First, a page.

If you’ve got a lot of deadlines coming up, get the ones quickly approaching done and out of the way. Kids are unpredictable and that means mom life is unpredictable. School could close at the last minute, play dates could be cancelled, a sleep regression may appear out of nowhere.
Literally anything can happen with kids. And parents are powerless to prevent it. You don’t want to risk missing a deadline, because it seems there’s plenty of time. That could change in the blink of an eye.
Working on easier jobs is tempting. It’s a temptation I fell victim to in the past. Rather than working on a difficult job due at the end of the month, I worked on simpler ones. And then my littlest one started teething.
There was no more writing at full concentration at the end of the day, because there was no end of the day. I ended up writing that entire article in ten minute increments. It took me days longer than I had planned, because I couldn’t give it my full attention. It’s not a temptation I’ll surrender to again.
4. Take Advantage of Wait Times
I’ve already mentioned how important it is to utilize every minute of free time for your writing. We moms tend to have a lot of waiting around to do. Picking kids up from school or practice, waiting in the waiting room at the doctor, waiting for the doctor when we’re actually in the room. We’re always waiting on our kids. Use those times to get something done. If your child is sleeping or content, these are perfect opportunities for writing.
I get a good chunk of my writing done in the parent pick up line at school. The baby is happily sleeping in the back seat, and I’m just sitting there. Rather than do nothing, I whip out my phone and get to work. It really helps to lessen my workload for that precious time once the kids go to bed. You may just be able to finish your work and enjoy a little you time after all.
5. Pull Ideas from Your Mom Life
Your kids and mom life can be great inspiration for your writing career. I’m doing it right now with this article and you can too. You don’t have to be a mommy blogger or specialize in parenting articles for your kids to inspire you. There are so many things your mom life can inspire you to write about. Time management, stress relief, being overwhelmed, even quick recipe ideas are all things being a mom can help you write about. There are a million more ideas that can come from life as a parent. Use them.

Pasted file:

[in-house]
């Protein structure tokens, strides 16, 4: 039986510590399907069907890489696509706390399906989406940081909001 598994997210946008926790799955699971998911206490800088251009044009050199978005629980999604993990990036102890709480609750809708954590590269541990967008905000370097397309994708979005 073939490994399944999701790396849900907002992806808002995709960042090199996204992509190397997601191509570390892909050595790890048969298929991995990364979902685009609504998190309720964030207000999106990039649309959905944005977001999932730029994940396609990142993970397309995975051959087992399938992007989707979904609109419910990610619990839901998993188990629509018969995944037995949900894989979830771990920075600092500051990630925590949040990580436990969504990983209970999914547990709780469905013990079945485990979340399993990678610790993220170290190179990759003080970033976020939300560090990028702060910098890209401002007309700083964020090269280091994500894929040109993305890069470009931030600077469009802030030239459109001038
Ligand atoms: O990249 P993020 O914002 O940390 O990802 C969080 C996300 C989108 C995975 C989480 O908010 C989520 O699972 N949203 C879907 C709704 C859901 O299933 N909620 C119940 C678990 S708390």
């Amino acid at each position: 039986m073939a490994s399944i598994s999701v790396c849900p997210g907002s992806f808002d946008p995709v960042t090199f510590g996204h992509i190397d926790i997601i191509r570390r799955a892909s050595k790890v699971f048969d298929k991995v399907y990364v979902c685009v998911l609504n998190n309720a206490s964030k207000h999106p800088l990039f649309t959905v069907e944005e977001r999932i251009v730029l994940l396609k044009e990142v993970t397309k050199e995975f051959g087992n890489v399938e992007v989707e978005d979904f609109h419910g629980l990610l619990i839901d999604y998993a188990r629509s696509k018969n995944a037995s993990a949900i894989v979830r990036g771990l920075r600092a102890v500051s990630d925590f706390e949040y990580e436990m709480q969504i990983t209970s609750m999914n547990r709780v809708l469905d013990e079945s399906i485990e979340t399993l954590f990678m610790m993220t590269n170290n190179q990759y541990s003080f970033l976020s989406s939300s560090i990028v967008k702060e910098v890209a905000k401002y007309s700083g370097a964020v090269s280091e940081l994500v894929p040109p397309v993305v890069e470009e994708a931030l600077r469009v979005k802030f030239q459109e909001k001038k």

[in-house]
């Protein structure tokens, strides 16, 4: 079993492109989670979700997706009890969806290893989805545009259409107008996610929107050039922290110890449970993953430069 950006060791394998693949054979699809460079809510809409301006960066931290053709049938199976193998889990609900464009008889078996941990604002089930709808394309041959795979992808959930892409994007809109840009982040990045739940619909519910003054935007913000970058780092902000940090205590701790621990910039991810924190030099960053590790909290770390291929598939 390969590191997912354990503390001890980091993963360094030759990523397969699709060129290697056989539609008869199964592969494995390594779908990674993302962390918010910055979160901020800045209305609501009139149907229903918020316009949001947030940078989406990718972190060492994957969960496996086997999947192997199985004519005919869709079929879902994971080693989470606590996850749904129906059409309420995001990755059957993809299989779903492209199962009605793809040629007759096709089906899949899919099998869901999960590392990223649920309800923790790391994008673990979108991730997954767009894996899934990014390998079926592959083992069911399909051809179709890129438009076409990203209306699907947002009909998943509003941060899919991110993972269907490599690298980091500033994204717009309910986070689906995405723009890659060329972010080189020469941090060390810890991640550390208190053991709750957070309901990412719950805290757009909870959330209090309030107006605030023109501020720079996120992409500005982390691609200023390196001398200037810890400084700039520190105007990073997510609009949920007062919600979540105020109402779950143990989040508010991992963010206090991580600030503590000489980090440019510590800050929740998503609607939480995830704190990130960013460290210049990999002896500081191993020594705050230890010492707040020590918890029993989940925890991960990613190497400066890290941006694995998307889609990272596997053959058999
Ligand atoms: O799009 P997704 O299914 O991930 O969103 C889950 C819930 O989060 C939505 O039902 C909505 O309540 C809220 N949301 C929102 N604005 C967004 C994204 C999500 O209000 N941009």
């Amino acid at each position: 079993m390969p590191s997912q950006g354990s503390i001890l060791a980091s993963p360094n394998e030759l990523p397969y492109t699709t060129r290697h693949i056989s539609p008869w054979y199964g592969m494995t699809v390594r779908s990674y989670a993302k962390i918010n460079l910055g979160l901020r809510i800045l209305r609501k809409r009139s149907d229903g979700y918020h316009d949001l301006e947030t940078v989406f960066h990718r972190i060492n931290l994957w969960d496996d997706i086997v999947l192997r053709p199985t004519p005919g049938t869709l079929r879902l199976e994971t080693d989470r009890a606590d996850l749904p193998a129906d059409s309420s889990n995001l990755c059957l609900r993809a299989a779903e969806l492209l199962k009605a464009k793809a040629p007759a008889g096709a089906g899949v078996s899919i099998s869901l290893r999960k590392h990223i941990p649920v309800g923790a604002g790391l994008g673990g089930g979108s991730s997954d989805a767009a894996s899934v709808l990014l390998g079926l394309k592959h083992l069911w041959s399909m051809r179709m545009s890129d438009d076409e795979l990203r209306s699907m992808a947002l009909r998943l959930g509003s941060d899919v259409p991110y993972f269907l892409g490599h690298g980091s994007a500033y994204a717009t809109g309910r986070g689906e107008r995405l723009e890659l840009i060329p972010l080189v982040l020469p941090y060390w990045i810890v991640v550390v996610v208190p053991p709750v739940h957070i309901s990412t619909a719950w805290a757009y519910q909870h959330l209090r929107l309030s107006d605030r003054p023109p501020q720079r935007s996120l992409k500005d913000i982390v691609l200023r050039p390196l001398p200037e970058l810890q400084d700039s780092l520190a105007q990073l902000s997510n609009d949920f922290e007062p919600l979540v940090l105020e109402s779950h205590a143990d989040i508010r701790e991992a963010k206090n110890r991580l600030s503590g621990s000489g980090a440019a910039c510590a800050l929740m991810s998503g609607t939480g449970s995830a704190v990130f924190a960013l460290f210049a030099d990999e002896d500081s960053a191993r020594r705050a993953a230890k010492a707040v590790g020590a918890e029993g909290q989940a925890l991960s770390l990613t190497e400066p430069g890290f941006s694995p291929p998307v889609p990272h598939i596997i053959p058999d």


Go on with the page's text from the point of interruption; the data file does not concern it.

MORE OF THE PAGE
The majority of my writing ideas do come from being a parent. This article isn’t the only one. While I mostly write for parenting publications, I also have things in motion with mental health and even antique and collectible publications. Maintaining mental health as a single parent is important and often difficult. It inspired me to write several pieces about it. As far as antiques and collectibles go, one of my teenagers began collecting. So I pulled writing ideas from that. Without my kids, I wouldn’t be a writer.
6. Don’t Let Working From Home Take the Joy out of Parenting
This one is the most important. You’re a mom first and a writer second, but don’t let either of those jobs ruin the joy the other brings. It’s too easy to get overwhelmed when you’re working at home with kids. It can make you dread writing that next piece or dread the end of nap time.
Don’t let this happen.
Take a breather. Enjoy your children. Forget about writing for a few hours if you need to. Remember you’re working from home so you can be with them. You’ll be happier when it’s time to sit down and focus on your writing again. You can love writing and being a mom.
It’s possible! You just need to find the balance that works best for you. If you utilize the tips in this article and experiment a little, you can succeed at both.